The following project files are for Visual C 2005 standard and professional. They work fine with VC 2005 express, however to compile the x64 target, you'll need the full version of Visual C 2005. They also convert and run fine with VC 2008 express.
This assumes you already have a working installation with the DirectX SDK andWin32 settings properly configured with your MSVC installation. For detailson setting up Express editions with the latest platform SDK (PSDK), please visit Using Visual C++ 2005 Express Edition with the Microsoft Platform SDK.
At their core, these products have many of the same features that their professional brethren do. Professional developer features such as full IntelliSense support, local debugger, Add Web Reference, and the improved Visual Data Tools will all be available in the Express products. For all the details visit Visual Studio 2005 Express Beta Products for feature lists, articles, and updated information on the entire family of Express developer tools.
In addition to supporting the new features common to all editions of SQL Server 2005 (see the February 2004 issue of MSDN®Magazine for more information), the Express edition benefits from streamlined setup and deployment, integration with the various language-specific Express editions, and a reduced download size.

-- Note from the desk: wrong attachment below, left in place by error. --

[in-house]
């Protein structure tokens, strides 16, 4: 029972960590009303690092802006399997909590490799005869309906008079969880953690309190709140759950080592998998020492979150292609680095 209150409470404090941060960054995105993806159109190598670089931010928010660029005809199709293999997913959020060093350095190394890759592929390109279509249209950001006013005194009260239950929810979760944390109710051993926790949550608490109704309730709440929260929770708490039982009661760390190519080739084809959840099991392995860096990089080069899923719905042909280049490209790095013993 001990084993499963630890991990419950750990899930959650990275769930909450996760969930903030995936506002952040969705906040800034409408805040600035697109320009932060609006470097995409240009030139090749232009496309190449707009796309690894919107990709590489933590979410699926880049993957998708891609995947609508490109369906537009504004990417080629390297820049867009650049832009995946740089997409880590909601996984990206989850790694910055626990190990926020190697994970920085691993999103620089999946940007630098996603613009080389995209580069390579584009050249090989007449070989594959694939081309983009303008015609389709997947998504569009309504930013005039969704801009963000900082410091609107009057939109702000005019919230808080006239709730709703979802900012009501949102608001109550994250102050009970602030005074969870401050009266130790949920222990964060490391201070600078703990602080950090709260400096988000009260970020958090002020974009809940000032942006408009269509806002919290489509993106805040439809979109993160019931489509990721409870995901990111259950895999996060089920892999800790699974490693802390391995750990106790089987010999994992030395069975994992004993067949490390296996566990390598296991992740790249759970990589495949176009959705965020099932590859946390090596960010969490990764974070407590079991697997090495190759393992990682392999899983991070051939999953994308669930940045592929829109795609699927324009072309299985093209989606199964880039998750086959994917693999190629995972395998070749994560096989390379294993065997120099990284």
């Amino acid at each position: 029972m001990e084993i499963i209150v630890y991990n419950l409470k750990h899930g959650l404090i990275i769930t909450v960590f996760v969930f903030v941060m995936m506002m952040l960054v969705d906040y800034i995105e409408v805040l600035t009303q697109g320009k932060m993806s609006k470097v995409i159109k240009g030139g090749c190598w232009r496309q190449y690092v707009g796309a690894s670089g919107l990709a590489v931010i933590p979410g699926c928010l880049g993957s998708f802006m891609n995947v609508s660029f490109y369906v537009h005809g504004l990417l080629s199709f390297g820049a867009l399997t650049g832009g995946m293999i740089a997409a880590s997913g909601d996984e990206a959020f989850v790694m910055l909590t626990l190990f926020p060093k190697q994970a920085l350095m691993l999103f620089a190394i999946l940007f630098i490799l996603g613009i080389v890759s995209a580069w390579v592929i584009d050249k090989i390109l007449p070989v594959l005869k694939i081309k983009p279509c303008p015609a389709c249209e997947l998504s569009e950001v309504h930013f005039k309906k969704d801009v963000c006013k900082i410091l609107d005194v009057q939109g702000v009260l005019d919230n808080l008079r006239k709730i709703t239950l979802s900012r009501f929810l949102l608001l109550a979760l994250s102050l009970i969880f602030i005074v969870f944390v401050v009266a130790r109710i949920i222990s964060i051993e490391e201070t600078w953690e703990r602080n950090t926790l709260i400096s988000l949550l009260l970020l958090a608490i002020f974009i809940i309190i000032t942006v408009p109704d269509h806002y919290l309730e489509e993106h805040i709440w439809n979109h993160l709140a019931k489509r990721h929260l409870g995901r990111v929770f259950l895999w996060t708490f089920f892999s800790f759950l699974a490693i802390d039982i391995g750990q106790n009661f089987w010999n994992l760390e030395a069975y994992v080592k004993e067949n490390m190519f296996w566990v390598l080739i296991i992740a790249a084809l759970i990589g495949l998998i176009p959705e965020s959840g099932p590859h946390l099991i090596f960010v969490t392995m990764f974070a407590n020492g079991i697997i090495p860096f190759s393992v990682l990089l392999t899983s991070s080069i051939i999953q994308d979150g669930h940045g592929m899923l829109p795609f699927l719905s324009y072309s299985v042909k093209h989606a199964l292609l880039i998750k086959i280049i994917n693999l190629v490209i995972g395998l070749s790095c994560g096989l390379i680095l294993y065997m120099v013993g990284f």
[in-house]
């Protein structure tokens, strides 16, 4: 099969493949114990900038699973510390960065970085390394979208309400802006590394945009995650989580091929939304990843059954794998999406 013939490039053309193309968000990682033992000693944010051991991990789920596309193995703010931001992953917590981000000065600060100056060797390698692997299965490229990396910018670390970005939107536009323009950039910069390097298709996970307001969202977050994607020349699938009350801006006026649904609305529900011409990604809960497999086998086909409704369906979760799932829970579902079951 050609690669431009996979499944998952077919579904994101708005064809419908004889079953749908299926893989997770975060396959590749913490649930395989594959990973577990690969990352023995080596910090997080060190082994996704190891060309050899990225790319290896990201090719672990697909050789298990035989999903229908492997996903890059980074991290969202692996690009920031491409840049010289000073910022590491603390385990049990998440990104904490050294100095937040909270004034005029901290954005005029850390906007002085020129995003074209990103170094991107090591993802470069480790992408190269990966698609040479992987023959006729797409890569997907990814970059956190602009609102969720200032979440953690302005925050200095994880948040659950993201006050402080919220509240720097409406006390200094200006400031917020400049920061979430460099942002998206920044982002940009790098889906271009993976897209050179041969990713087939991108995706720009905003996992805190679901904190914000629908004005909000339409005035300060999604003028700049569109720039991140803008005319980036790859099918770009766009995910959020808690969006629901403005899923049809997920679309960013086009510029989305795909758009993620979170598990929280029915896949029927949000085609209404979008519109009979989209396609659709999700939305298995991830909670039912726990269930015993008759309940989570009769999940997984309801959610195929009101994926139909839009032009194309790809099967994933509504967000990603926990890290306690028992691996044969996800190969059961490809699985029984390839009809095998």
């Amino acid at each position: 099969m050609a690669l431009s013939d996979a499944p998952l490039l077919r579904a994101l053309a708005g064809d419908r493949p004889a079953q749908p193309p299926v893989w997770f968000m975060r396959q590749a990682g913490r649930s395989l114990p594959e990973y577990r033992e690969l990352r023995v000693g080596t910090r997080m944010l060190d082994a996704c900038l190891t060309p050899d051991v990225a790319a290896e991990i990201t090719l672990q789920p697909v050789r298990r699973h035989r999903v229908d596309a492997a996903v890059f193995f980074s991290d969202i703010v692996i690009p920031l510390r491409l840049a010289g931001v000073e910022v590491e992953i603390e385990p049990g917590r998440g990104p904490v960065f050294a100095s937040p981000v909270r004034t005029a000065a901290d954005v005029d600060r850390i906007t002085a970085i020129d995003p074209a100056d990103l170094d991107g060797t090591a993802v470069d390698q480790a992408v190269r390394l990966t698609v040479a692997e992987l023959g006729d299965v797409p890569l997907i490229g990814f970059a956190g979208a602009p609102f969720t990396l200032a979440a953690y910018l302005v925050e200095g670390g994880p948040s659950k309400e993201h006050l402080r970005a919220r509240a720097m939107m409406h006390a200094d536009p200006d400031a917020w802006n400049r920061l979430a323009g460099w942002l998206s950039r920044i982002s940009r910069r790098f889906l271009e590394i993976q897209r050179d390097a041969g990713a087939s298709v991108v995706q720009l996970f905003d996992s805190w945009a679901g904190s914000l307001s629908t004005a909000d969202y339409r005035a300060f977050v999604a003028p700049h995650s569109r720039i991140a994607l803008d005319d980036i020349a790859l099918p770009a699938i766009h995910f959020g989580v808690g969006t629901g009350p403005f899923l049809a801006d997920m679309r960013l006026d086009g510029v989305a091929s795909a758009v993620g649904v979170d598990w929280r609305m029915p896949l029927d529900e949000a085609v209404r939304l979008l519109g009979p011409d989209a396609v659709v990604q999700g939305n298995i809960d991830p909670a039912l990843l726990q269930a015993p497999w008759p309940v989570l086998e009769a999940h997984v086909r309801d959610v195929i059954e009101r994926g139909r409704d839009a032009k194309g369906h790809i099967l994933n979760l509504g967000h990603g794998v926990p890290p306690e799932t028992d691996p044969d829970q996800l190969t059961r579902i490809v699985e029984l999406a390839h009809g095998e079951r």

Just like MSDE 2000, SQL Server 2005 Express will have some limitations compared to its full-featured siblings. The biggest internal change from MSDE 2000 to SQL Server 2005 Express is that there will no longer be a workload governor. From reading the newsgroups and talking to developers, I know this has been a major point of confusion about MSDE 2000. The absence of a workload governor is a huge win for everyone building applications using MSDE 2000 but who wants to move to SQL Server 2005 Express. The chart in Figure 1 summarizes some of the requirements and major differences between MSDE 2000 and SQL Server 2005 Express.
One of the biggest complaints about previous versions of MSDE was the lack of GUI tools to manage an MSDE instance. SQL Server 2005 Express solves this problem. It will have a complete set of graphical tools, written in managed code, to design and maintain your SQL Server 2005 Express installations. In order to keep the overall package size of SQL Server 2005 Express small, the GUI tools will be a separate download and installation. Figure 2 shows an early image of the tools. As the early builds I worked with did not have them available, I used the Visual Data Tools that are a part of Visual Basic 2005 Express (as well the other Express editions and professional editions of Visual Studio 2005).